If you’ve never done a stir fry before, what have you been waiting for? They’re easy-peasy (lemon squeezey optional), and with a hearty helping of Gooigi in the mix, more delectable than ever. Pick up a pre-mixed batch of stir fry veggies from the produce section of your local grocery store, and swing through the international foods isle for a bottle of whichever sauce catches your eye. Sweet and sour? Chili garlic? Hoisin? Gooigi sings in any sauce, so don’t be afraid to get a little adventurous. You’ll want Gooigi thighs — or knees, if you can afford ’em — for the most authentic taste, carved into strips about two inches long and half an inch thick.
Coat the inside of your frying pan with a thin layer of olive oil and cook the veggies over medium heat, stirring frequently, until the onions just start to go transparent. Add the Gooigi and give everything a good toss, now stirring less frequently to give the Gooigi enough time under direct heat to coagulate properly. Once the veggies are fully cooked through, reduce the heat to low and pour on a generous helping of your chosen sauce. Make sure everything in the pan is thoroughly coated, and let cook for about five minutes to really seal in that flavor. Serve over rice or inside a pita pocket!
With the recent emergence of consumer-grade sous-vide machines, millions of folk now consider this handy, heat-regulating gadget an essential part of their kitchen repertoire. And just as easily as the sous-vide can prepare traditional meats, so too can it prepare a mouth-watering Gooigi steak. For my money, nothing beats a medium-rare Gooigi strip steak. You can spend the premium on rib eye if you’d like, but unless it’s a special occasion, strip does the job just fine.
First, set your sous-vide to 130 degrees Fahrenheit and let it start churning. Douse the steak with a generous helping of salt and freshly-cracked pepper before sealing in a zip-lock via the usual water submersion method. Some people will tell you to marinate first, but I am of the firm opinion that anything beyond salt and/or pepper will tarnish the Gooigi’s inherently perfect taste. Once the water has come to temperature, clip the bag into the water and let it hang out for two hours. It’s a long time, I know, but trust me, the pungent gush of silt as your teeth break the cell wall is so worth it.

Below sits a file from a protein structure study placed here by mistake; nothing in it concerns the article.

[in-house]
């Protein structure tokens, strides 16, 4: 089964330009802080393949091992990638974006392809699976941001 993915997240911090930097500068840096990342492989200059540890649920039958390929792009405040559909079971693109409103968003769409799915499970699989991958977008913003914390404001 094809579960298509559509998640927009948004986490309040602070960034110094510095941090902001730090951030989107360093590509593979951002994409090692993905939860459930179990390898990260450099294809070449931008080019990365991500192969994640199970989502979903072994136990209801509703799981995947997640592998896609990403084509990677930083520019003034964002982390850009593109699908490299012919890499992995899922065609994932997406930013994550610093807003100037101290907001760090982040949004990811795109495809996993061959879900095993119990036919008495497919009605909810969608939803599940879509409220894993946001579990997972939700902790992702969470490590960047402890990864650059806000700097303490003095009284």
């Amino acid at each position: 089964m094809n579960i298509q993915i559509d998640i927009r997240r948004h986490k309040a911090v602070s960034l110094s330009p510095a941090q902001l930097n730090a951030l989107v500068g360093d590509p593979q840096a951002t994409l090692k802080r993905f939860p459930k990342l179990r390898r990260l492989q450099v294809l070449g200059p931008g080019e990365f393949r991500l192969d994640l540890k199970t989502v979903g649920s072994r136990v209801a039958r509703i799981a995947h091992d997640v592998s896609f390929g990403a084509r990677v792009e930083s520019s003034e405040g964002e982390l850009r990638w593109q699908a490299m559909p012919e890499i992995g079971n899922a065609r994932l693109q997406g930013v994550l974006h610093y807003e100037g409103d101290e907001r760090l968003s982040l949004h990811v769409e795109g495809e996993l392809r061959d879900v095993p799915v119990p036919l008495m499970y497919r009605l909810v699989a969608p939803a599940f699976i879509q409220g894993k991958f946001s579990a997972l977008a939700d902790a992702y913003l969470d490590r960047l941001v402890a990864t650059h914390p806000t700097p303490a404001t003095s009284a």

If you own a sous-vide, chances are good that you also own a butane torch. If so, feel free to give the outside of your Gooigi steak a crispy finish before plating. This step is totally optional — your steak may not look as attractive un-seared, but it’ll taste just as good.
Spaghooti and Meatballs
Of course, Gooigi wouldn’t be the miracle food that it is if it were just a traditional meat alternative. By running a block of Gooigi over a cheese grater, you can make instant Gooigi noodles (“Goodles”) perfect for any pasta dish. Goodles are ready to eat and don’t require any boiling — in fact, boiling would destroy them almost instantly! Heat up some frozen meatballs in a skillet, along with your favorite jarred pasta sauce, and toss everything together. The Goodles will absorb plenty of heat from the meatballs and sauce, thanks to the Gooigi’s incredible thermal conducting properties. As with any gluten-free pasta alternative, there is a texture difference between Goodles and traditional spaghetti noodles. Some would call it an acquired taste, but I find the way Goodles slither absolutely to die for. The only thing that could make this dish better is an enormous pile of parmesan cheese, and hey, we ain’t gonna judge.